For teams, they say to be the best you’ve got to beat the best. But for athletes, sometimes to be the best you’ve got to play with them. That’s what Juwan Staten did to kick off his professional basketball career, and it’s paid dividends.
Since his high school days, it’s been no secret that Staten is a success-minded basketball player. No matter where he’s put himself, he’s always had the goal to be the best that he can be, whether that meant transferring to finish his high school ball at Oak Hill Academy in Virginia or leaving the University of Dayton to finish his collegiate career as a Mountaineer at West Virginia.
In high school, Staten led Marshall High School to an Ohio state championship in 2009, scoring 28 points in that final game. Then, he helped Oak Hill to a national ranking of No. 7 the next season. When he decided to go to Dayton as a four-star recruit, he wound up being the highest-praised recruit during the coach’s tenure.
But as the Flyers had many struggles during his freshman season, Staten wanted to put himself in a better situation, ultimately landing with the Mountaineers, where he went on to earn All-Big 12 first-team and defensive team status and wound up being one of the best point guards in the nation.
That, however, didn’t translate into being a top-tier draft choice. But, as fate would have it, Staten found himself on the Sacramento Kings summer league team after going undrafted.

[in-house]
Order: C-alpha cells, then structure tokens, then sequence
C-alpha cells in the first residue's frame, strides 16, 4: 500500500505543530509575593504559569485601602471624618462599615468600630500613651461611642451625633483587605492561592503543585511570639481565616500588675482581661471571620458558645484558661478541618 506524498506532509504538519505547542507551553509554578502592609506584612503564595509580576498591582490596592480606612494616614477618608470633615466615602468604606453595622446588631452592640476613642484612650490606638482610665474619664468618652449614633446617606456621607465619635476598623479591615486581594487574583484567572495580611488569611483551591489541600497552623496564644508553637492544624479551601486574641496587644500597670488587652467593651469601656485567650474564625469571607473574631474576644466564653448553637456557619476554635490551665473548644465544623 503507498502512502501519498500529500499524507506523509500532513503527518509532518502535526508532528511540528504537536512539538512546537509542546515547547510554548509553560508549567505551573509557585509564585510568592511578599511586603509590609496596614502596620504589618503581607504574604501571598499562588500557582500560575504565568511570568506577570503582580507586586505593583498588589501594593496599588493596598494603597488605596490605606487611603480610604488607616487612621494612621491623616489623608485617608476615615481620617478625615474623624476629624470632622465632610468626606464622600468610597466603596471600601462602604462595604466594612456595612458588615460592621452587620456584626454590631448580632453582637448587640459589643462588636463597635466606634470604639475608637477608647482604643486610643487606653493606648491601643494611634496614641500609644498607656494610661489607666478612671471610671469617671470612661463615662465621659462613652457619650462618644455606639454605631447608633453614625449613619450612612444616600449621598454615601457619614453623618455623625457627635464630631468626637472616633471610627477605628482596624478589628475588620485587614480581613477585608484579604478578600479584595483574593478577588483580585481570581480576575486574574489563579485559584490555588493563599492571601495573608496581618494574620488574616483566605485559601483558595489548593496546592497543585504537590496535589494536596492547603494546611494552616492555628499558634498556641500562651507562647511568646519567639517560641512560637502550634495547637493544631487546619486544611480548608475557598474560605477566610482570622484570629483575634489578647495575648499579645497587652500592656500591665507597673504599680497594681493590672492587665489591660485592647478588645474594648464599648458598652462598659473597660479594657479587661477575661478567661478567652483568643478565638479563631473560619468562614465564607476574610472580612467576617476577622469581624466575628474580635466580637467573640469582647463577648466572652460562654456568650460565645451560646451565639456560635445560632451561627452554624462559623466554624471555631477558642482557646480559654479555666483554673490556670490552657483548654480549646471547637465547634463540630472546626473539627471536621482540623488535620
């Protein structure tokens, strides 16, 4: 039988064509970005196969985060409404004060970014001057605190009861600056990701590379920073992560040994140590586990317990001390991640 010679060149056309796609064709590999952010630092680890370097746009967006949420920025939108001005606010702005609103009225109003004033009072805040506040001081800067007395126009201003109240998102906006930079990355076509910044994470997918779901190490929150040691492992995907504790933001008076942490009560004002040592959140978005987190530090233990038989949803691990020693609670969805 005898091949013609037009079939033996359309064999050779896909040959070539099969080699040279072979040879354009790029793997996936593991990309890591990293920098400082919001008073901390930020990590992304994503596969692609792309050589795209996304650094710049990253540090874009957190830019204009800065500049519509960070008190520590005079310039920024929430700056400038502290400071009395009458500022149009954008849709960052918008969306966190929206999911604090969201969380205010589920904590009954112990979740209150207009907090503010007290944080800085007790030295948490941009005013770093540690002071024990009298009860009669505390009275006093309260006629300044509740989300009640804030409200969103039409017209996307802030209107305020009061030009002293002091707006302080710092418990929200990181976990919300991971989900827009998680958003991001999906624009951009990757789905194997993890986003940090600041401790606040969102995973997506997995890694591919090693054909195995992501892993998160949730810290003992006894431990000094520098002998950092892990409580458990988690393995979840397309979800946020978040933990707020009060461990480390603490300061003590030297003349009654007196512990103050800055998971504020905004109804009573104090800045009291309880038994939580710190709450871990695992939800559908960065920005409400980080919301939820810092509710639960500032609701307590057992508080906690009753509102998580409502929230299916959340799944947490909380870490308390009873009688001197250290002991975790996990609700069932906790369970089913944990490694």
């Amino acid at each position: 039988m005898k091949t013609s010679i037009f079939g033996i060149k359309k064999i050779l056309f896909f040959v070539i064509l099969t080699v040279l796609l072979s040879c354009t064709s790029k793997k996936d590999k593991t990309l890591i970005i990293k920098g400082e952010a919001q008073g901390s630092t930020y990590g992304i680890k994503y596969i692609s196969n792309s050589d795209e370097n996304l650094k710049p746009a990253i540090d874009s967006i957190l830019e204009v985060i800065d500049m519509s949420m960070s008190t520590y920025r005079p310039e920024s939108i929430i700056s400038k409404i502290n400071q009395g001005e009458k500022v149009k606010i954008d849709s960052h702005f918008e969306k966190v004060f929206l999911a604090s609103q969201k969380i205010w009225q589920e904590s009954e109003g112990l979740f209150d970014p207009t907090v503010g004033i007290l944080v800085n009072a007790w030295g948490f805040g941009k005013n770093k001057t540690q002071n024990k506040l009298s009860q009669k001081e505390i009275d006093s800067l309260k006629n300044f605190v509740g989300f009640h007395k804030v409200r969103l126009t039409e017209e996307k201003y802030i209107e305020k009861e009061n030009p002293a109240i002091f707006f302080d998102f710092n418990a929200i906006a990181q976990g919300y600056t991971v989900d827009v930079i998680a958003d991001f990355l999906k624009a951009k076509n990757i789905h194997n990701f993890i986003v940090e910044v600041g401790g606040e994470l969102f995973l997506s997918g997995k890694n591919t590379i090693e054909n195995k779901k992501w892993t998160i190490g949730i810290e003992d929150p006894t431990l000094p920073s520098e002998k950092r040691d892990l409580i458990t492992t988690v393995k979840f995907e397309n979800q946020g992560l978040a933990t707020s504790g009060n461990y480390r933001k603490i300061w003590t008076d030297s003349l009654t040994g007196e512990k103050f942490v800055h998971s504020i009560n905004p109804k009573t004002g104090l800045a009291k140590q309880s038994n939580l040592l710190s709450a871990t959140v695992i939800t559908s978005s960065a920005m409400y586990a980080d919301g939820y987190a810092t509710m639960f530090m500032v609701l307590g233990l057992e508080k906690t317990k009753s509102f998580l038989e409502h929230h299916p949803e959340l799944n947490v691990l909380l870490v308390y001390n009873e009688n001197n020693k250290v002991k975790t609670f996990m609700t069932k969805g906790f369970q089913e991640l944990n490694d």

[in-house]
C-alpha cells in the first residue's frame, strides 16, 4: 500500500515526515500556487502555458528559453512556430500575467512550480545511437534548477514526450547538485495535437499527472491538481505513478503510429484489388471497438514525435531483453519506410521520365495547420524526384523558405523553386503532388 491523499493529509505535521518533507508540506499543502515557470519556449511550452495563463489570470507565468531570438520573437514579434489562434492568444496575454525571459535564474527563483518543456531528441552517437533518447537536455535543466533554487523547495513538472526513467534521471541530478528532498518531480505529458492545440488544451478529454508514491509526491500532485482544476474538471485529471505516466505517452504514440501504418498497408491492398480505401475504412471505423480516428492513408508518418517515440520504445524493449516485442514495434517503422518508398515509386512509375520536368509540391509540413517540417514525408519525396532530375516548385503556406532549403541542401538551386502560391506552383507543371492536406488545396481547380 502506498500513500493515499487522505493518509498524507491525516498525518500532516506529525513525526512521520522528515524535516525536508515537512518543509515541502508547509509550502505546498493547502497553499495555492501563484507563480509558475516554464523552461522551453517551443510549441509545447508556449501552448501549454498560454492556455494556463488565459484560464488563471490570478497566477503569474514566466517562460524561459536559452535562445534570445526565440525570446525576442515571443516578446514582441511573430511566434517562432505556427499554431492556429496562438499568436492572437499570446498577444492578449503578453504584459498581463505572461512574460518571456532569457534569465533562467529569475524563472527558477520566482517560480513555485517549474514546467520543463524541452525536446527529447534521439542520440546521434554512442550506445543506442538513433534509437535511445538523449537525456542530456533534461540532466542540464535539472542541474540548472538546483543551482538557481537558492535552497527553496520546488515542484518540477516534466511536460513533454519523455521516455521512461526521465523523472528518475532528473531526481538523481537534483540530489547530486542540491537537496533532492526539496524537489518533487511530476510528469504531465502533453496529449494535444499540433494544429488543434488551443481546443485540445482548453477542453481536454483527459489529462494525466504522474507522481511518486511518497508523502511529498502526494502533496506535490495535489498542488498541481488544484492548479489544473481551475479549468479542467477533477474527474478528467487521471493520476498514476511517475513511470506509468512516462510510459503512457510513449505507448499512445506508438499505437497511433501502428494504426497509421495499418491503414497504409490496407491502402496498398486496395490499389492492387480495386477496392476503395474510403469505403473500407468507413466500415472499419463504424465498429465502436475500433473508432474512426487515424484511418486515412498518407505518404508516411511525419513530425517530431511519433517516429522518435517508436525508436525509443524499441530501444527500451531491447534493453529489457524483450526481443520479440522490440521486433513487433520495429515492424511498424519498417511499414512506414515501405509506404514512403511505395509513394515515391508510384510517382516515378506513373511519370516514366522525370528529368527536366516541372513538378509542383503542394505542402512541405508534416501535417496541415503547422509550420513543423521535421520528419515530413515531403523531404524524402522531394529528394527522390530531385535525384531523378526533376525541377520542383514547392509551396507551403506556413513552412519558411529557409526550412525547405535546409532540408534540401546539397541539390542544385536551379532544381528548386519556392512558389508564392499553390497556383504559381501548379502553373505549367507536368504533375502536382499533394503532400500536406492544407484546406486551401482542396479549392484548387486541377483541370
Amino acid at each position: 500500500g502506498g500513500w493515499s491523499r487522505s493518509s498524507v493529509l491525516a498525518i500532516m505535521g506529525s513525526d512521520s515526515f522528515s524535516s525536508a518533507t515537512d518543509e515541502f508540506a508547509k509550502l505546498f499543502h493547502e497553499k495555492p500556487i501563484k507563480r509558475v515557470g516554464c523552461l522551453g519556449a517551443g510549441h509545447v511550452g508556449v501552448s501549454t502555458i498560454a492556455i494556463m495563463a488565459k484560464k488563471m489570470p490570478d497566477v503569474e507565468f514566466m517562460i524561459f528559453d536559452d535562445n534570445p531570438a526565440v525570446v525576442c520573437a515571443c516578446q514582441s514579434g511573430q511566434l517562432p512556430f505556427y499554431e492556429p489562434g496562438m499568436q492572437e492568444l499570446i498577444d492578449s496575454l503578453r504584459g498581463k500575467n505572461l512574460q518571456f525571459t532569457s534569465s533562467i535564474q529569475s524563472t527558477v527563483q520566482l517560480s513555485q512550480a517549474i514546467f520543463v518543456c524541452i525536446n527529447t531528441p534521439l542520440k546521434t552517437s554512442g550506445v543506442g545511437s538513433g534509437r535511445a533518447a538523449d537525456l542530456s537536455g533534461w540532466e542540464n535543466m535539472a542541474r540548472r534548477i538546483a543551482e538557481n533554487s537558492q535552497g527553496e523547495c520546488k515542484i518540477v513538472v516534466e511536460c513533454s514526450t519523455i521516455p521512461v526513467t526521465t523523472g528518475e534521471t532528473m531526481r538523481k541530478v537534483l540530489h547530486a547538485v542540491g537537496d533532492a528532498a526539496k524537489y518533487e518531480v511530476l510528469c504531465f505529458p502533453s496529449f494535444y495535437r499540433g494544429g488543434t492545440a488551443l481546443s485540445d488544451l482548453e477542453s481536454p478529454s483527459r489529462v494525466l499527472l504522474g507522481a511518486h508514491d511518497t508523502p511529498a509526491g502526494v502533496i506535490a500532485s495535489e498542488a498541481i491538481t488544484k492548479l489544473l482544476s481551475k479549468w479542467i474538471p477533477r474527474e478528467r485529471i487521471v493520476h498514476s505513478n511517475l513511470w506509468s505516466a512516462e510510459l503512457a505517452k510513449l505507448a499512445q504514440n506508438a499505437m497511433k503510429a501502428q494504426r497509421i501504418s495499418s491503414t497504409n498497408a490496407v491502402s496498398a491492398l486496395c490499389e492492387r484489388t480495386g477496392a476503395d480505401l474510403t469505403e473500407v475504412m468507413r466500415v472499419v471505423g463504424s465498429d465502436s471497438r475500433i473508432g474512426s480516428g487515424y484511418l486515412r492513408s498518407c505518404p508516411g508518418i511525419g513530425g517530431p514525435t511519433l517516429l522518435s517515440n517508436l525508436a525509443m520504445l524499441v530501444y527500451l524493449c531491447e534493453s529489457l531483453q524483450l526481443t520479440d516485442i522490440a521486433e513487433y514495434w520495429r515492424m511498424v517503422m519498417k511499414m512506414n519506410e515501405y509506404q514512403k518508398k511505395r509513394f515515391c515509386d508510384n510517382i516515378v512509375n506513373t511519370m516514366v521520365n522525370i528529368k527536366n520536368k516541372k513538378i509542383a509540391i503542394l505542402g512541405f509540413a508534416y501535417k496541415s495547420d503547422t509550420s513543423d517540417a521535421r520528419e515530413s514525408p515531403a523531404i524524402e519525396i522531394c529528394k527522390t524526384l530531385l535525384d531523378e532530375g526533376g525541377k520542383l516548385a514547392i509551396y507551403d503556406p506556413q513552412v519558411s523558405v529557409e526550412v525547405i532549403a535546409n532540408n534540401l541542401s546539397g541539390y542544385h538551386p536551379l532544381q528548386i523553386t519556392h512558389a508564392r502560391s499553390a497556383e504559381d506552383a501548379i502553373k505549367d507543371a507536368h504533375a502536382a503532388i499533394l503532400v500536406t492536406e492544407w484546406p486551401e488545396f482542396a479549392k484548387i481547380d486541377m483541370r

But knee pain kept him from making the impact that he thought he would and he once again found himself searching for a home. Luckily for him, the NBA champions came calling and Staten signed with the Golden State Warriors.
Even if was just for a few weeks, the time spent with the champions played a huge part in Staten’s development. Seeing guys like Stephen Curry, Klay Thompson, Andre Igualdala, Draymond Green and Andrew Bogut work together on the court taught the young point guard plenty about being an NBA-caliber player.
“They really showed me what it meant to be a pro,” Staten said, thinking back to his days spent with the Warriors in the preseason. “Steph is the hardest worker that I’ve ever seen. I watched him work out in the practice gym every night for hours just to see how hard he trained and what types of things separated him from others.
“Draymond taught me how to stand out by doing something on the court that’s not being done,” he added. “There’s always a spot for someone who plays with energy and gets the little things done.”
What’s more, Staten learned that being a professional athlete is more than just earning a paycheck, not that hard work has ever eluded him. But it was more about putting the ball through the hoop, making crisp passes and coming up with steals.
“They also showed me how to take care of my body and work smarter from the things they eat, to the amount of times they stretched and got into the cold tubs,” Staten said. “It was just an all-around great experience.”
While with the Warriors, Staten saw little action. He was, however, signed to the squad’s Developmental League team, the Santa Cruz Warriors, one of the premier teams in the league. There, he averaged 8.9 points and 3.7 assists until he was recently traded to the Delaware 87ers, the Philadelphia 76ers D-League team.
While the ultimate goal for Staten is to make it to the NBA, the rookie point guard is happy to be in the D-League as he continues to learn the ropes and improve his game following a recent knee surgery prior to the season.
Just like with Curry and Co., the grind never stops.
“My dream is to play in the NBA so I felt that it meant I had more work to do,” Staten said of signing to the D-League. ” Coming off surgery was a small setback in camp but it made me more determined to make my dreams come true.”